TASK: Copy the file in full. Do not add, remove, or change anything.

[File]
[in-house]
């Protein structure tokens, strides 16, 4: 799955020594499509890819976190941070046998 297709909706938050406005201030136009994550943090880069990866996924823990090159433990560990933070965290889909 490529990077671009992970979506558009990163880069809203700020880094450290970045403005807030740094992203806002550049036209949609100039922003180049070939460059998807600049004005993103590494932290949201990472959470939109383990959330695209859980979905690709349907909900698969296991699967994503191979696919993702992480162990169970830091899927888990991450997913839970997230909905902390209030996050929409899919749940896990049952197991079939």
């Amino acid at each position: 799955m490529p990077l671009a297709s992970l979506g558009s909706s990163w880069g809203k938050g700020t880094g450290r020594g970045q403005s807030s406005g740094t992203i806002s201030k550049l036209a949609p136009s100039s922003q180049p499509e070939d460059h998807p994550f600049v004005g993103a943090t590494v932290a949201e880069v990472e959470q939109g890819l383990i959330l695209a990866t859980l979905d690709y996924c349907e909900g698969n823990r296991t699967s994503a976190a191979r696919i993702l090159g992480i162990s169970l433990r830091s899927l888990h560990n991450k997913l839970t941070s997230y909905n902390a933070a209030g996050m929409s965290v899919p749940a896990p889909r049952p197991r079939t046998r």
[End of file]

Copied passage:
[in-house]
């Protein structure tokens, strides 16, 4: 799955020594499509890819976190941070046998 297709909706938050406005201030136009994550943090880069990866996924823990090159433990560990933070965290889909 490529990077671009992970979506558009990163880069809203700020880094450290970045403005807030740094992203806002550049036209949609100039922003180049070939460059998807600049004005993103590494932290949201990472959470939109383990959330695209859980979905690709349907909900698969296991699967994503191979696919993702992480162990169970830091899927888990991450997913839970997230909905902390209030996050929409899919749940896990049952197991079939």
């Amino acid at each position: 799955m490529p990077l671009a297709s992970l979506g558009s909706s990163w880069g809203k938050g700020t880094g450290r020594g970045q403005s807030s406005g740094t992203i806002s201030k550049l036209a949609p136009s100039s922003q180049p499509e070939d460059h998807p994550f600049v004005g993103a943090t590494v932290a949201e880069v990472e959470q939109g890819l383990i959330l695209a990866t859980l979905d690709y996924c349907e909900g698969n823990r296991t699967s994503a976190a191979r696919i993702l090159g992480i162990s169970l433990r830091s899927l888990h560990n991450k997913l839970t941070s997230y909905n902390a933070a209030g996050m929409s965290v899919p749940a896990p889909r049952p197991r079939t046998r």